As they stated 6 positions is all you need for Google maps - likely enough to not lose precision with a float. They may have correcting logic and likely don't have any mission critical apps running off standard API access (maybe??). Good answer concerning precision of coordinates here https://gis.stackexchange.com/questions/8650/how-to-measure-the-accuracy-of-latitude-and-longitude.
Decimal is a basic numeric field... your queries will be restricted to operations appropriate to decimals. This might be all you need if you're just storing the data and have an application layer that does any additional logic with the locations. If you're just appending Lat/Long to another table then you may already have all the indexing you need. For example, a Property table might include geo-coords, but it is primarily accessed by Property Name, Property Codes, etc. by users and systems. This should be simpler to read, maintain, and doesn't require any specific query/spatial knowledge.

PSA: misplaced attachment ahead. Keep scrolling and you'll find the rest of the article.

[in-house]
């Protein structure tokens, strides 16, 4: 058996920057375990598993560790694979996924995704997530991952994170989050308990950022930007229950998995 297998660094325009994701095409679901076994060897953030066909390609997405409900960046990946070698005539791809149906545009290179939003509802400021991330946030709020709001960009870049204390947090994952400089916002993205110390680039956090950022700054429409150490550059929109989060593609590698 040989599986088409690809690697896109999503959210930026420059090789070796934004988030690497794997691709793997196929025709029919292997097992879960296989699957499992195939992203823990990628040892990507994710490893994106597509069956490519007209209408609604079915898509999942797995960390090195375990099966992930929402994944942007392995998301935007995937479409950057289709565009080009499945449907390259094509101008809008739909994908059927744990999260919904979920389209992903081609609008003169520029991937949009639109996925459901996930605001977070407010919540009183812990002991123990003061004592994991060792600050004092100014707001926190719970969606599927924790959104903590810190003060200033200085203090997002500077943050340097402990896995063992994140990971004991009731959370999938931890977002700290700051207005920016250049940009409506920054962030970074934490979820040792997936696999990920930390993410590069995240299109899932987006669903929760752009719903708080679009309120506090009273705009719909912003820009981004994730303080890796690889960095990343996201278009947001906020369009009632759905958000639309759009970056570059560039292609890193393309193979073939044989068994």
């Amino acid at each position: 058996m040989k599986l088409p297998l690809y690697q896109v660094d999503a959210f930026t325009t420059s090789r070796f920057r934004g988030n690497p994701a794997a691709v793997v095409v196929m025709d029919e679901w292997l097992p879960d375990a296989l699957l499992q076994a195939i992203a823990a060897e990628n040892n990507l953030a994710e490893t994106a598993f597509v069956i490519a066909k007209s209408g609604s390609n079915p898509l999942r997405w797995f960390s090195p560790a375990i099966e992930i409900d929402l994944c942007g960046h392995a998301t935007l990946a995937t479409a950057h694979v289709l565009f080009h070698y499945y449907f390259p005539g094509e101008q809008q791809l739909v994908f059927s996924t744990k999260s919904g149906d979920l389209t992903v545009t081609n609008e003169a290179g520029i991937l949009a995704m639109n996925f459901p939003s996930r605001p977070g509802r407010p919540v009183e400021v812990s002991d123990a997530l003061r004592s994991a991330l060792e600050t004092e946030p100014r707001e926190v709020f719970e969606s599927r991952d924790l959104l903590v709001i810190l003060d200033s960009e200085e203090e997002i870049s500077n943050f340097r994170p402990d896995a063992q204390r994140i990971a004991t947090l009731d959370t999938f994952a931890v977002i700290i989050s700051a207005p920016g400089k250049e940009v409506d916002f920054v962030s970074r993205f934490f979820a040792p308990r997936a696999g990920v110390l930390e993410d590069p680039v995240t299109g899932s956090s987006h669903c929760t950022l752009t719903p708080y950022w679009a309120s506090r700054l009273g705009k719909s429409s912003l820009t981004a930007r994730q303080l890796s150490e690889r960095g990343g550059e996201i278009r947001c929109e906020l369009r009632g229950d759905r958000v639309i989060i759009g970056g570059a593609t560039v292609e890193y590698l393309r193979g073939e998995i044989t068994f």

If you want the benefits of GIS then you should store data in it's spatial specific data types. This will allow geospatial indexing, and direct, DB level manipulation of the coordinates. You can write queries that provide bounding boxes or calculate distances. This may be more efficiently handled at the DB level, especially for set selection. Instead of dumping a lot of unnecessary decimals to an app and expecting a mobile phone to do routing or distance calculations (as if decimals is all it would need!) you can use SQL spatial implementation to answer questions and find locations.
In SQL for spatial data you could create queries like this:
DECLARE @g geography = 'POINT(-121.626 47.8315)';
SELECT TOP(7) SpatialLocation.ToString(), City
ORDER BY SpatialLocation.STDistance(@g);
To do the same with decimal points you would either need an API to feed that into or create your own logic to determine distance between lat/long pairs.
You can still get your spatial data out in the form of a lat/long numeric pair, but if that is all you're going to be using (e.g. feeding into an API) then just store it as a decimal.
DECLARE @g geometry;
SET @g = geometry::Parse('POINT(3 4 7 2.5)');
SELECT @g.STX; --3
SELECT @g.STY; --4
SELECT @g.Z; --7
SELECT @g.M; --2.5
The above code creates a point with the geometry data type and each
SELECT returns the requested part of the point definition.